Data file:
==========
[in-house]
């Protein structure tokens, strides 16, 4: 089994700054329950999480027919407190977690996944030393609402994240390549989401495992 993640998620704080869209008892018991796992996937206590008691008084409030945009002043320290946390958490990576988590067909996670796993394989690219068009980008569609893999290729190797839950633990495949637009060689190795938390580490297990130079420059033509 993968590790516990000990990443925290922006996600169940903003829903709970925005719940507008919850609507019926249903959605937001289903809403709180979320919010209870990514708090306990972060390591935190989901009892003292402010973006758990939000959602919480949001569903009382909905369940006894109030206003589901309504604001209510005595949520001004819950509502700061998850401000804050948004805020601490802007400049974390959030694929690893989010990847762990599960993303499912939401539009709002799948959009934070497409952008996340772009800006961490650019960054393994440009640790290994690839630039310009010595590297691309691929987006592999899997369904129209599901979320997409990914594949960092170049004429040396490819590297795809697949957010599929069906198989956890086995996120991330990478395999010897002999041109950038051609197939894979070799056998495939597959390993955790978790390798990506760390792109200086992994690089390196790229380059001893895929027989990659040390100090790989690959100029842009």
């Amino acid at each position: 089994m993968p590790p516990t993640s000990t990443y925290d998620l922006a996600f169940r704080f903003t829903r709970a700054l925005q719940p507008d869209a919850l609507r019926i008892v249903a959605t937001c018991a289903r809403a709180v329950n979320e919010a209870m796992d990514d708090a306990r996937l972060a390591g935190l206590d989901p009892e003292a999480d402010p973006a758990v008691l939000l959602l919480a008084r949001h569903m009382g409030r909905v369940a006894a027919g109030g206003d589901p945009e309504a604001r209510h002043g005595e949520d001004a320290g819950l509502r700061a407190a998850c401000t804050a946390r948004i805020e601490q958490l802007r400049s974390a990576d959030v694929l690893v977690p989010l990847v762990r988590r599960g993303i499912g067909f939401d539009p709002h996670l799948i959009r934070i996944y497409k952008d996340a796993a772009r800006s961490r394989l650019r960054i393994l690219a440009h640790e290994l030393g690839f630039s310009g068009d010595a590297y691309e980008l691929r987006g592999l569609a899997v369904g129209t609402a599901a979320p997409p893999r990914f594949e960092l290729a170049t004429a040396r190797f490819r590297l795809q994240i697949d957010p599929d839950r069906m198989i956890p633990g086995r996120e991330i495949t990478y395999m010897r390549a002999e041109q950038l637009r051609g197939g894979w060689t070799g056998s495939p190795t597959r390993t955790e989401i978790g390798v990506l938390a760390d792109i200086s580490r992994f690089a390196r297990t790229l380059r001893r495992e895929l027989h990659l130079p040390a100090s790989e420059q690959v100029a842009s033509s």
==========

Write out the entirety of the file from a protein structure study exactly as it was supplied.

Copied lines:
[in-house]
């Protein structure tokens, strides 16, 4: 089994700054329950999480027919407190977690996944030393609402994240390549989401495992 993640998620704080869209008892018991796992996937206590008691008084409030945009002043320290946390958490990576988590067909996670796993394989690219068009980008569609893999290729190797839950633990495949637009060689190795938390580490297990130079420059033509 993968590790516990000990990443925290922006996600169940903003829903709970925005719940507008919850609507019926249903959605937001289903809403709180979320919010209870990514708090306990972060390591935190989901009892003292402010973006758990939000959602919480949001569903009382909905369940006894109030206003589901309504604001209510005595949520001004819950509502700061998850401000804050948004805020601490802007400049974390959030694929690893989010990847762990599960993303499912939401539009709002799948959009934070497409952008996340772009800006961490650019960054393994440009640790290994690839630039310009010595590297691309691929987006592999899997369904129209599901979320997409990914594949960092170049004429040396490819590297795809697949957010599929069906198989956890086995996120991330990478395999010897002999041109950038051609197939894979070799056998495939597959390993955790978790390798990506760390792109200086992994690089390196790229380059001893895929027989990659040390100090790989690959100029842009």
């Amino acid at each position: 089994m993968p590790p516990t993640s000990t990443y925290d998620l922006a996600f169940r704080f903003t829903r709970a700054l925005q719940p507008d869209a919850l609507r019926i008892v249903a959605t937001c018991a289903r809403a709180v329950n979320e919010a209870m796992d990514d708090a306990r996937l972060a390591g935190l206590d989901p009892e003292a999480d402010p973006a758990v008691l939000l959602l919480a008084r949001h569903m009382g409030r909905v369940a006894a027919g109030g206003d589901p945009e309504a604001r209510h002043g005595e949520d001004a320290g819950l509502r700061a407190a998850c401000t804050a946390r948004i805020e601490q958490l802007r400049s974390a990576d959030v694929l690893v977690p989010l990847v762990r988590r599960g993303i499912g067909f939401d539009p709002h996670l799948i959009r934070i996944y497409k952008d996340a796993a772009r800006s961490r394989l650019r960054i393994l690219a440009h640790e290994l030393g690839f630039s310009g068009d010595a590297y691309e980008l691929r987006g592999l569609a899997v369904g129209t609402a599901a979320p997409p893999r990914f594949e960092l290729a170049t004429a040396r190797f490819r590297l795809q994240i697949d957010p599929d839950r069906m198989i956890p633990g086995r996120e991330i495949t990478y395999m010897r390549a002999e041109q950038l637009r051609g197939g894979w060689t070799g056998s495939p190795t597959r390993t955790e989401i978790g390798v990506l938390a760390d792109i200086s580490r992994f690089a390196r297990t790229l380059r001893r495992e895929l027989h990659l130079p040390a100090s790989e420059q690959v100029a842009s033509s």